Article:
Wednesday, February 29, 2012

Warren Buffet: The Joker

I say I say I say ---- have you heard the one about one of the worlds' richest man who said that homeowners in foreclosure victimized the Banks? Well you have now...

This laughable tale is courtesy of Warren Buffet one of the richest men in the world, fully paid up member of the Robber class and founder of the investment firm Berkshire Hathaway (one reason why I don't insure with Geico by the way).

Isn't it funny that when Bankers come out on top that's business and should be applauded but when the little guy gets some small victory against these parasitic bastards its an epic fail.

Fuck you Buffet I say..

Read it as they say and weep...........

Warren Buffett, who controls the biggest shareholding of the No. 1 U.S. mortgage lender, said banks were victimized by some homeowners who refinanced their loans before getting evicted.

“Large numbers of people who have ‘lost’ their house through foreclosure have actually realized a profit because they carried out refinancings earlier that gave them cash in excess of their cost,” Buffett, chairman and chief executive officer of Berkshire Hathaway Inc. (BRK/A), said Feb. 25 in his annual letter. “In these cases, the evicted homeowner was the winner, and the victim was the lender.”

Warren Buffett, chairman and chief executive officer of Berkshire Hathaway Inc., pauses during an interview at the New York Stock Exchange (NYSE) on Sept. 30, 2011. Photographer: Scott Eells/Bloomberg

Warren Buffett, chief executive officer of Berkshire Hathaway Inc. for more than four decades, said the board has picked his eventual replacement. Buffett didn’t identify the choice in his annual letter to shareholders Feb. 25, saying instead that directors were “enthusiastic” and have had “a great deal of exposure” to the person designated to take over as CEO. Buffett, 81, didn’t specify a timeline for the switch. Dominic Chu reports on Bloomberg Television's "InsideTrack." (Source: Bloomberg)

Foreclosures have claimed about 5 million homes since the property market began its slide in 2006. That has saddled lenders like Bank of America Corp. with defaults, vacated properties and lawsuits. Berkshire, whose stake in Wells Fargo & Co. (WFC), the largest U.S. mortgage lender, is valued at more than $11 billion, invested $5 billion in Bank of America last year.

“It’s the mercenary side of Buffett,” said Jeff Matthews, a Berkshire shareholder and author of “Secrets in Plain Sight: Business & Investing Secrets of Warren Buffett.” “Rationally, it’s an interesting observation. But it ignores the huge human- cost side of the equation.”

Buffett, who publicly defended Goldman Sachs Group Inc. in 2010 against accusations it misled clients, used the letter to renew his support for banks. The industry is facing criticism from Democrats including President Barack Obama, who in his January State of the Union address said bets by lenders prompted the 2008 credit freeze and “left innocent, hard-working Americans holding the bag.”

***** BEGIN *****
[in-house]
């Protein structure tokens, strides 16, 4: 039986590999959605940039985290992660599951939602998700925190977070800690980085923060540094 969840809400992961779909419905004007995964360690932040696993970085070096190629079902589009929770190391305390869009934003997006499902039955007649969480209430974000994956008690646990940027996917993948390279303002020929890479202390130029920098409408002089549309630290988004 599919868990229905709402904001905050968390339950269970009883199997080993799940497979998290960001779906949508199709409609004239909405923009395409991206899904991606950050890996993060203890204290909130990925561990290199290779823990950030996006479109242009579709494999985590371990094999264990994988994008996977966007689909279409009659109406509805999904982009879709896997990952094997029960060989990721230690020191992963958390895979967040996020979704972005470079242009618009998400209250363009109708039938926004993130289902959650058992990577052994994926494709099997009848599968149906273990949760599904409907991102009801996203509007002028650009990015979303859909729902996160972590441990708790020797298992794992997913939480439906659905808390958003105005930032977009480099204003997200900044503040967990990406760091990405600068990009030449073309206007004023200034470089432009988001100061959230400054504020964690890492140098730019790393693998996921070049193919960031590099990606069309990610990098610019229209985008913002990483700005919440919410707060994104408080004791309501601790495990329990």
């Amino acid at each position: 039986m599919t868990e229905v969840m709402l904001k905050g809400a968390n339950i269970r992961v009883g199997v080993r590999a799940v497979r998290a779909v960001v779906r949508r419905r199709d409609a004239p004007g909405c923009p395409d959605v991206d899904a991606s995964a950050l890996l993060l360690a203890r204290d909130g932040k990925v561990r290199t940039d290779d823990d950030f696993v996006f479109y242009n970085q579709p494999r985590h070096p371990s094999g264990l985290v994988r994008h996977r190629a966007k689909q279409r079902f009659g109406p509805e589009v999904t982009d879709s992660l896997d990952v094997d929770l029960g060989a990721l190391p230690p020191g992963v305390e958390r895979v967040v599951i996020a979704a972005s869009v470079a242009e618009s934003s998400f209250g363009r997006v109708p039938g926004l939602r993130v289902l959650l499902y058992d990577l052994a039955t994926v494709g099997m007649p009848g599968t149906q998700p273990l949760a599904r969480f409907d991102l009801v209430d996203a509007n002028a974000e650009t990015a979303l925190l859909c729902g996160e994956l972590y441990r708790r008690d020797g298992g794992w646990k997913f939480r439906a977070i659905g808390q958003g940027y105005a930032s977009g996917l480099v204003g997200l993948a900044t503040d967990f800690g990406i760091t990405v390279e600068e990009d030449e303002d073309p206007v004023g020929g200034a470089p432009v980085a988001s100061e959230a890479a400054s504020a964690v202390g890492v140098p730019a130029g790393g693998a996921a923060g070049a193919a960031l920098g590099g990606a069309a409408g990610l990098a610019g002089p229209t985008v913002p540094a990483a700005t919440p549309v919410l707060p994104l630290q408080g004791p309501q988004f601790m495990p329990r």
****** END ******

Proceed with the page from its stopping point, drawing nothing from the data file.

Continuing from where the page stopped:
Enough With the Lambasting 

Buffett, an ally of Obama’s, has won praise from Democratic lawmakers as the billionaire campaigned for higher taxes on the wealthy. Omaha, Nebraska-based Berkshire owns warrants to purchase $5 billion of stock in New York-based Goldman Sachs.

“Maybe this was kind of a message to his Democratic buddies,” said David Rolfe, chief investment officer of Berkshire shareholder Wedgewood Partners Inc. “Buffett is saying, ‘We know where the egregious acts were, so enough with the lambasting of the banking system and all these bankers.’”

Blame for the housing bubble and subsequent slump should be shared among lenders and borrowers, as well as the government, bond-rating firms and the media, Buffett has said. In his letter, read by investors around the world, Buffett praised Jamie Dimon, CEO of JPMorgan Chase & Co., and Bank of America’s Brian T. Moynihan. JPMorgan, Goldman Sachs, Wells Fargo and Bank of America have all repaid U.S. bailout funds.

“The banking industry is back on its feet,” Buffett said.

Megalomania, Insanity

Buffett and Berkshire Vice Chairman Charles Munger, 88, have criticized bankers for contributing to the housing bubble. Munger, in July, blamed the real-estate boom on “megalomania, insanity and evil in, I would say, investment banking, mortgage banking.” Buffett said in October 2010 that Wall Street helps society through finance, while its bets may do harm, “like a church that’s running raffles on the weekend.”

Charles Ortel, managing director of Newport Value Partners, said lenders failed to do sufficient underwriting because they counted on selling the mortgages to investors.

“So nobody had any skin in the game, except we the taxpayers, as it turned out,” Ortel said. “Banks didn’t do the required credit work.”

Wells Fargo posted record profit for the fourth quarter as mortgage financing improved, the San Francisco-based company said last month. Charlotte, North Carolina-based Bank of America has gained 42 percent this year in New York through Feb. 24 as it swung to a quarterly profit.

“Wells Fargo is prospering,” Buffett said. “At Bank of America, some huge mistakes were made by prior management. Brian Moynihan has made excellent progress in cleaning these up.”